DAILY DIGEST, weekend edition: CA’s new plan for allocating its water means less for farmers; Abolishing a water district isn’t easy – even when it’s accused of nepotism, mismanagement, and delivering brown water; 5 things to know about Pruitt’s replacement; and more …

In California water news this weekend, California has a new plan for allocating its water and it means less for farmers; Abolishing a water district isn’t easy – even when it’s accused of nepotism, mismanagement, and delivering brown water; Efforts to fight nutria in the Delta ramping up; Deepening drought in Western US costs ranchers money and heartache; 5 things to know about Pruitt’s replacement; The world has never seen a Category 6 hurricane. But the day may be coming; and more …

Special section on the release of Bay Delta Plan Update documents …

NEWS ARTICLES

California has a new plan for allocating its water and it means less for farmers:  “State regulators proposed sweeping changes in the allocation of California’s water Friday, leaving more water in Northern California’s major rivers to help ailing fish populations — and giving less to farming and human consumption.  By limiting water sent to cities and farms and keeping more for fish, the proposal by the State Water Resources Control Board’s staff likely will ignite a round of lawsuits and political squabbles. Critics immediately pounced on the plan, saying it will take some of the nation’s most fertile farmland out of production and harm the Central Valley economy. … ”  Read more from the Sacramento Bee here:  California has a new plan for allocating its water and it means less for farmers

New California water plan aimed at boosting fish habitat:  “California water officials on Friday released a plan to increase flows through a major central California river, an effort that would save salmon and other fish but deliver less water to farmers in the state’s agricultural heartland.  It’s the latest development in California’s long-running feud between environmental and agricultural interests and is likely to spark lawsuits.  “The State Water Resources Control Board’s decision today is the first shot fired in the next chapter of California’s water wars,” warned Democratic Assemblyman Adam Gray of Merced, who represents San Joaquin Valley communities that rely on diversion from the river for water supply. ... ”  Read more from the AP via SF Gate here:  New California water plan aimed at boosting fish habitat

San Francisco would face new limits under state water proposal:  “California water officials announced an ambitious plan Friday to revive some of the state’s biggest rivers, a move that seeks to stave off major devastation to wetlands and fish, but on the back of cities and farms.  San Francisco, as well as numerous urban and agricultural water suppliers, under the plan would face new limits on how much water it draws from the San Joaquin River and its tributaries in the Sierra Nevada. … ”  Read more from the SF Chronicle here:  San Francisco would face new limits under state water proposal

Job losses, farm cuts, and other devastating impacts predicted from state’s water plan:  “A final state water board plan released Friday came as no surprise to local irrigation districts and county and city officials battling what they call a state water grab.  The State Water Resources Control Board wants dams such as Don Pedro to release 40 percent of natural river flows to the Sacramento-San Joaquin Delta to address what the state calls an “ecological crisis.”  Farmers in the Northern San Joaquin Valley, along with Modesto and Turlock irrigation districts, business leaders and elected officials expect devastating impacts to the agriculture industry, the economy, groundwater and the quality of life. ... ”  Read more from the Modesto Bee here:  Job losses, farm cuts, and other devastating impacts predicted from state’s water plan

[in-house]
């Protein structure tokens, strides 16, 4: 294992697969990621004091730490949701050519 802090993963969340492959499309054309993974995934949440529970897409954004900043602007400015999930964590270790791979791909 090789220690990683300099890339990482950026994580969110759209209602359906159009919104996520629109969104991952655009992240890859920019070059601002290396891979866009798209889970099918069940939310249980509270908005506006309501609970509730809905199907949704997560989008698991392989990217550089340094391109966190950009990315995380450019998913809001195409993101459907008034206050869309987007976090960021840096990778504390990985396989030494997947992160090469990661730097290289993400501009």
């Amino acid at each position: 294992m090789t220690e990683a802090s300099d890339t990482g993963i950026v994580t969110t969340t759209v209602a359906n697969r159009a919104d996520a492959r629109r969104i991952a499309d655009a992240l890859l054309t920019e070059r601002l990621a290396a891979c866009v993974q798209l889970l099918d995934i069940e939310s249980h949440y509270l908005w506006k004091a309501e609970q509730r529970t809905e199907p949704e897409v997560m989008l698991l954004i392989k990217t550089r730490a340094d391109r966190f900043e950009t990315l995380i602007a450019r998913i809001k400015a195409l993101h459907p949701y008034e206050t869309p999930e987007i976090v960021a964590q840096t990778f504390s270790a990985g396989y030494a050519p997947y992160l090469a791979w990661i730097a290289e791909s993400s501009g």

Massive water grab:  “A plan for a massive diversion of water for urban and farm uses from the Stanislaus, Tuolumne, and Merced rivers released Friday by State Water Resources Control Board is being heralded as a way to possibly save salmon and other native fish.  But what the sound bites and the posturing of those favoring the move fails to touch on is the nitty gritty details of the 3,500 page report developed by state bureaucrats to redistribute water by essentially ignoring legally adjudicated senior water rights. … ”  Read more from the Manteca Bulletin here:  Massive water grab

COMMENTARY ON BAY DELTA PLAN UPDATE

Here’s how to move beyond the water wars and save the DeltaFelicia Marcus writes,The San Francisco Bay and the Sacramento-San Joaquin Delta estuary and watersheds improve the lives of nearly everyone in California, and many far beyond.  They put food on the table, put tens of thousands of people to work and deliver drinking water to more than 26 million Californians. These waters are a precious, shared resource. But there is a serious problem.  The ecosystem that the water supports is in crisis. Native fish, such as chinook salmon and steelhead, are on the brink of extinction. Populations of fall-run chinook returning to the San Joaquin River basin have plummeted 90 percent in the last 35 years. And the crisis is affecting other species that depend on fish for survival. … ”  Read more from the Sacramento Bee here:  Here’s how to move beyond the water wars and save the Delta